The True Price of Making Peace With DPRK

If you drove by the towns near the Korean Demilitarized Zone (DMZ) in 2017, chances were that you’d see hundreds of huge balloons—each inscribed with phrases like “Let Us End Tyranny”—launched into the air, looking like birds looming in the sky. The wind would whisk these balloons up over the DMZ to the North, where our long-lost brothers and sisters reside, and mega speakers would blast South Korean news and even trending K-pop songs.
Ever since the South Korean President Moon’s administration decided to penalize activists who send seemingly anti-North Korean material across the border, though, these hopeful scenes are no longer possible. South Korean non-profit organizations, such as Fighters for a Free North Korea, are now banned from sending leaflets, USB sticks, money, and Bible verses to North Korea, which they’ve done for years in hopes of giving citizens greater access to information.

Upon the authorization of the new Law on the Development of Inter-Korean Relations Act, leaflets or broadcasts that share anti-North Korean sentiments are criminally punishable, with “penalties for violators of up to three years in jail or a fine of just under $30,000 for engaging in prohibited activities.” While the current administration claims that these measures were necessary to ensure peace with North Korea, all they truly did was sacrifice free speech and basic human rights, ultimately succumbing to the wishes of North Korean leader Kim Jong Un.

Contrary to President Moon’s claim that informational leaflets are harmful to the national security of both nations, access to information is a lifeline; it is a basic necessity and a fundamental right that North Koreans are entitled to as global citizens. Given that their totalitarian regime does not provide or allow adequate distribution of information, information smuggling is crucial for North Korean citizens, and could be an essential tool to eventually find peace and reunite the peninsula. As happened in East Germany during the Cold War, North Koreans might come to better understand the extent of their government’s lies and see that a better life is possible and within reach just across the demilitarized zone. Eung Pyoung Lee, a former North Korean airforce captain, for example, made the decision to escape using information that is not widely available in North Korea, such as reports on the country’s economic stagnation.

The anti-leaflet law also sends an unacceptable message about the balance between North and South Korean power. From this decision, it can be inferred that South Korea caters to the Kim regime’s demands. Given that the initial catalyst for the leaflet drop ban was the Kim’s threat to cut off all current contacts and collaborative projects, such as the Gaesung industry complex, and potentially bomb territory near the DMZ, this conclusion is not far-fetched.

For a country like South Korea who prides itself on upholding democratic peace, submitting to Kim Jong Un’s demands only strengthens ties to a regime that directly opposes their values. Of course Kim’s government is angered by leafleteering; they consider any criticism of their system, or anything short of glorification of the Kim regime, as a direct threat to their power. But regardless of the North Korean leader’s hunger for power, supporting his interests at the expense of their citizens should not be South Korean policy.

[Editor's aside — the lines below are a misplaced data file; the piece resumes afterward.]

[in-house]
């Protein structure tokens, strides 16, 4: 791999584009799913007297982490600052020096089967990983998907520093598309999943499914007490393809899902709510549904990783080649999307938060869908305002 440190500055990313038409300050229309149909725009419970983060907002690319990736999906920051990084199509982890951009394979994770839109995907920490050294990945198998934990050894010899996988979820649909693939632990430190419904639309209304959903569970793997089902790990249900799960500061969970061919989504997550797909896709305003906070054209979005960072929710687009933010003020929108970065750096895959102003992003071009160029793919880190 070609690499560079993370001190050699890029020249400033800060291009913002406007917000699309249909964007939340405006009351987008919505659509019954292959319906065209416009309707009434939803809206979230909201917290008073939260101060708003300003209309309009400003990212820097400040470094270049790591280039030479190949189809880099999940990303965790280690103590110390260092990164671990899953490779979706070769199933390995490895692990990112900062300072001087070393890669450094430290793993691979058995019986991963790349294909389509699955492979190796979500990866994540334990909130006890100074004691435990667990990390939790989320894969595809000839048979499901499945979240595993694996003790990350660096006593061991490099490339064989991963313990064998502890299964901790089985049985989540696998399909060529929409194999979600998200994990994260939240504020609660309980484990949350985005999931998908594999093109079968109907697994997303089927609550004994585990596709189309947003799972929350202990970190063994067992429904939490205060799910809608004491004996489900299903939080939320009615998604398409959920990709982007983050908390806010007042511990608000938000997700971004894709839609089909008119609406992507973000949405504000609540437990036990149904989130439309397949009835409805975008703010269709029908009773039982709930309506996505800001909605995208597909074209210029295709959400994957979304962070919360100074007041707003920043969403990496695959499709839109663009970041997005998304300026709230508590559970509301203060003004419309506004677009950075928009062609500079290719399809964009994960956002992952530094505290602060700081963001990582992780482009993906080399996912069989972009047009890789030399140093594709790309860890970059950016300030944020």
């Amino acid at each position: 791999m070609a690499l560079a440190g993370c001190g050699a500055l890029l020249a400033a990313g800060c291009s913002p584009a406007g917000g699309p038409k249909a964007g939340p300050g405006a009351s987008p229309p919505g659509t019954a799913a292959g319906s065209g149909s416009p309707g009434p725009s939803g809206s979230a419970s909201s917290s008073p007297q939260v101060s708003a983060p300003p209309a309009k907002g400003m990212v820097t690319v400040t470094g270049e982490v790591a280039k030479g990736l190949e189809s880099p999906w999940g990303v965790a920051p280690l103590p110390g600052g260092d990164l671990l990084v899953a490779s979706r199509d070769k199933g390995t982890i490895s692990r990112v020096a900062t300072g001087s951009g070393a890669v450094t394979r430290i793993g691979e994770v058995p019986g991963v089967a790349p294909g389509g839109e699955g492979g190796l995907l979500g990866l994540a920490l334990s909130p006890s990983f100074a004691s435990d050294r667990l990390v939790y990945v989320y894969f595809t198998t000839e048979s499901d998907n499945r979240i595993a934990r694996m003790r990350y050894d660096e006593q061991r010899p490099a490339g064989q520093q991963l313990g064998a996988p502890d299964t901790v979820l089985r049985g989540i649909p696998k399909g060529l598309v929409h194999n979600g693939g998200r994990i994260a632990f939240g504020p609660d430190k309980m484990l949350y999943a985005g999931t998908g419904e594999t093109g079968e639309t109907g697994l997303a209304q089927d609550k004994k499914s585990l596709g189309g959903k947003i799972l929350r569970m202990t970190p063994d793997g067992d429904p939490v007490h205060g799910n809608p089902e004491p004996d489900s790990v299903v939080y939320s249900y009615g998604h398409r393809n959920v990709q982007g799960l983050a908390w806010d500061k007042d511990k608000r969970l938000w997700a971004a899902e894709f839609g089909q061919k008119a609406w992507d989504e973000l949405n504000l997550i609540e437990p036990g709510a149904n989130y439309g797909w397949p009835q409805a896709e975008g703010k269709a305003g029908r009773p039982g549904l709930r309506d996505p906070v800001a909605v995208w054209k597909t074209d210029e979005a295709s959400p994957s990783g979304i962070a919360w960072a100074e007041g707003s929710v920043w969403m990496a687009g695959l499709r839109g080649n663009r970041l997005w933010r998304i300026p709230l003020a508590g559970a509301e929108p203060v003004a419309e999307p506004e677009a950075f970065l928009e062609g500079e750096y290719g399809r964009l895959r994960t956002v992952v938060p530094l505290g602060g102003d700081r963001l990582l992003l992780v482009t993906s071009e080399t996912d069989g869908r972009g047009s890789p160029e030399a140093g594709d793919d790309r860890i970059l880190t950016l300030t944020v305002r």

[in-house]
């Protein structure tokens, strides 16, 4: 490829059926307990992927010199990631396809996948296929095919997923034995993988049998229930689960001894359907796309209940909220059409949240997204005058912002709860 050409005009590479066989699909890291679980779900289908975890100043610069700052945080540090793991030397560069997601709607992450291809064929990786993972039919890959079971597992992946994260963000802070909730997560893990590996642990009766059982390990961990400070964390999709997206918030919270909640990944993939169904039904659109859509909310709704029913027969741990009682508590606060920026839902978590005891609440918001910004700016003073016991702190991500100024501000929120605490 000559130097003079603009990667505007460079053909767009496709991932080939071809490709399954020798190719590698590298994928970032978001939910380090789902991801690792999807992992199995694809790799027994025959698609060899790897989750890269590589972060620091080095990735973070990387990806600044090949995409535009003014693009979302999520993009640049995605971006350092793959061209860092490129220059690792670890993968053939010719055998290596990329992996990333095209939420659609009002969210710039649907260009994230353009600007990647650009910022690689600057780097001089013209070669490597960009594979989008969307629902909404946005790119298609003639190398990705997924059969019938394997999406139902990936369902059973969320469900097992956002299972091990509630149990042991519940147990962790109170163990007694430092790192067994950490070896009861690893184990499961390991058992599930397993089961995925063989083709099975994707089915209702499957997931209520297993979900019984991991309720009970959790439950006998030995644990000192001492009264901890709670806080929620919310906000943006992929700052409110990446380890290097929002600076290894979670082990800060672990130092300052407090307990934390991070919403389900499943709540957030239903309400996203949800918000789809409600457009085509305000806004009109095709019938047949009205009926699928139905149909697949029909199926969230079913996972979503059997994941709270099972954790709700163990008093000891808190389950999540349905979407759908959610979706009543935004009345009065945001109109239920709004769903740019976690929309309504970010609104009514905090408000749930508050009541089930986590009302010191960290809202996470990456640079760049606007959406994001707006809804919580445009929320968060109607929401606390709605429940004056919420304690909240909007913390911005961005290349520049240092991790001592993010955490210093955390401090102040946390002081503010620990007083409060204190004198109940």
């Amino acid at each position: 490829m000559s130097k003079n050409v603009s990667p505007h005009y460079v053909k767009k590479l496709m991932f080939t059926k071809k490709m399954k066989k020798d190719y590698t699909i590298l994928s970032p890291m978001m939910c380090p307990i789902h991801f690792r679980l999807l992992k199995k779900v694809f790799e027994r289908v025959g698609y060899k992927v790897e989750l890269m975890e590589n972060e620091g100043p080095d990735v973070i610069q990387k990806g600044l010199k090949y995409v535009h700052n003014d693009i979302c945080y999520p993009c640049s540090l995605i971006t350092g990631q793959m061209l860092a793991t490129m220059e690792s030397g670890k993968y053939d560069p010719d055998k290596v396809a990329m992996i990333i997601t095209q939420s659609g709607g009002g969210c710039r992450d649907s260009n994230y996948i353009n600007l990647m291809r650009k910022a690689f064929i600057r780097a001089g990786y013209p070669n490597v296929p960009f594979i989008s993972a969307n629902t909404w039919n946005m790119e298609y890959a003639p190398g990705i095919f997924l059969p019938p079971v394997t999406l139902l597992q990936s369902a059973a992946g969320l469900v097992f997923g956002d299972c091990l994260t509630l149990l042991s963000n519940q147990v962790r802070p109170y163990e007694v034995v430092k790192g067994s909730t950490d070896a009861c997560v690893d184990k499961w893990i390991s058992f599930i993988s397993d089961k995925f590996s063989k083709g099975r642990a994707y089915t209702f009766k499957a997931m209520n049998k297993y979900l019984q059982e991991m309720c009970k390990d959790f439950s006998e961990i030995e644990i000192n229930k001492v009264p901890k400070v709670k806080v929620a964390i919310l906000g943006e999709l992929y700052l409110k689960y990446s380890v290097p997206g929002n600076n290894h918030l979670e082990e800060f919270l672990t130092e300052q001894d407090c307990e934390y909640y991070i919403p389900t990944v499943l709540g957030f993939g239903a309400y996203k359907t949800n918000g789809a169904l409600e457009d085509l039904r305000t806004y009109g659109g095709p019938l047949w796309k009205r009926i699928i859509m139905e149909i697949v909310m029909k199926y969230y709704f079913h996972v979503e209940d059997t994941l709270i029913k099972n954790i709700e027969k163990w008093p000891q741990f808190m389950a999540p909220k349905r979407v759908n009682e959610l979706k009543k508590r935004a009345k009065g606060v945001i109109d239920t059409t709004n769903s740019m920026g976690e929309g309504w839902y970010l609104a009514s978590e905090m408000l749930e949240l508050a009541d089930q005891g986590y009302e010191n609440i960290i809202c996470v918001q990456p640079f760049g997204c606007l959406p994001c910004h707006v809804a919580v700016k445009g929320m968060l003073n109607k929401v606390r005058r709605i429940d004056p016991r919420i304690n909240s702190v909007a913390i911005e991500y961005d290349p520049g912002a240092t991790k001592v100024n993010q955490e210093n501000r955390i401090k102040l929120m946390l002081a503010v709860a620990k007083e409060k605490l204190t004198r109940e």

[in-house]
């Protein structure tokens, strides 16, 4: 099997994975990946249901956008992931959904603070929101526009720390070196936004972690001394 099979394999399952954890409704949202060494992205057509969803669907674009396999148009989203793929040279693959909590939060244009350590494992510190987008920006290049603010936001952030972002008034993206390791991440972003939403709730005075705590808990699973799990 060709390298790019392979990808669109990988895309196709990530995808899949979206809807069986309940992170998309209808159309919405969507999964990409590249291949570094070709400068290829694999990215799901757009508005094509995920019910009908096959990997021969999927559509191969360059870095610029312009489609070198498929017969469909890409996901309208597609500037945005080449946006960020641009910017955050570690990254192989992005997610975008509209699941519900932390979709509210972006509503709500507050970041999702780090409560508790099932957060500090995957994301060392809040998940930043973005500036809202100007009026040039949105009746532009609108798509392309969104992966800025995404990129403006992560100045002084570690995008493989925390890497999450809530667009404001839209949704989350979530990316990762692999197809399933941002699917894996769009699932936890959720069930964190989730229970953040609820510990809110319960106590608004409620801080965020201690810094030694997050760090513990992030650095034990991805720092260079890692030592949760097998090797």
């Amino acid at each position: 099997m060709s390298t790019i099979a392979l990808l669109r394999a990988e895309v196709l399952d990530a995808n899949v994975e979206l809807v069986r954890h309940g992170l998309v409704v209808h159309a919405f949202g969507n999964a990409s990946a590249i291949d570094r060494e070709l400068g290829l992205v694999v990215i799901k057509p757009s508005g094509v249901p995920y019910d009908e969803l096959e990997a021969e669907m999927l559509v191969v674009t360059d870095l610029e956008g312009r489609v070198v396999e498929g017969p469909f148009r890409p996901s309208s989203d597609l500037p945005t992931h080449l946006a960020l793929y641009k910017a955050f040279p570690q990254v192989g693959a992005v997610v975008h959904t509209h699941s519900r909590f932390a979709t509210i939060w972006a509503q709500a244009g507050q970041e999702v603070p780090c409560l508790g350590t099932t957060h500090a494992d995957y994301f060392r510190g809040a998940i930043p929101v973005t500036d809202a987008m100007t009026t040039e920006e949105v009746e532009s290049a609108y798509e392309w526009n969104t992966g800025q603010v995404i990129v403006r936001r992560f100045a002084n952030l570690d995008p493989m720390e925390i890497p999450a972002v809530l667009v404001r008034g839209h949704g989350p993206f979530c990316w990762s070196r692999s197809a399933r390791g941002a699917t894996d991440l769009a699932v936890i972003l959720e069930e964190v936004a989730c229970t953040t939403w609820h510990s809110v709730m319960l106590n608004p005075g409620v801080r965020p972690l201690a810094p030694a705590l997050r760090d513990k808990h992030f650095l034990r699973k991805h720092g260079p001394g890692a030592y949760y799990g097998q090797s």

What use is there to host another peace treaty, when the vast majority of North Koreans do not enjoy civil liberties and access to the outer-world? Is that truly the type of peace we desire? Peace is surely an admirable goal, but ideas such as Foreign minister Kang Kyung Hwa’s thoughts in no circumstances should “free speech be valued over the immediate safety of the Korean population” ignore the fact that since the Korean War, the Korean population has never truly been safe.

I admit that this opinion might sound insensitive to the real-life dangers that may lie ahead. But time and time again, the DPRK has found excuses to provoke a fight. During the tenure of the two previous South Korean presidents, both from conservative and liberal administrations, the North sank a South Korean warship, bombarded the Republic of Korea territory, and laid mines in the DMZ. Thus, giving in to Kim’s tactics only validates North Korean aggression as an effective strategy. While there are other methods to promote information access instead of leaflet drops (for example, radio and smuggling goods), South Korean NGOs should not be banned from using non-violent methods to encourage free speech and access to information.

It is beyond troubling that a regime that restricts fundamental human rights for its own citizens swayed the South Korean National Assembly and Moon administration. Both the North Korean and South Korean people’s freedom is at stake. I desperately hope that we will not continue down this path towards peace at all costs and create a future where we willfully acquiesce to the demands of North Korea’s totalitarian regime, risking basic freedom of speech on both sides of the border.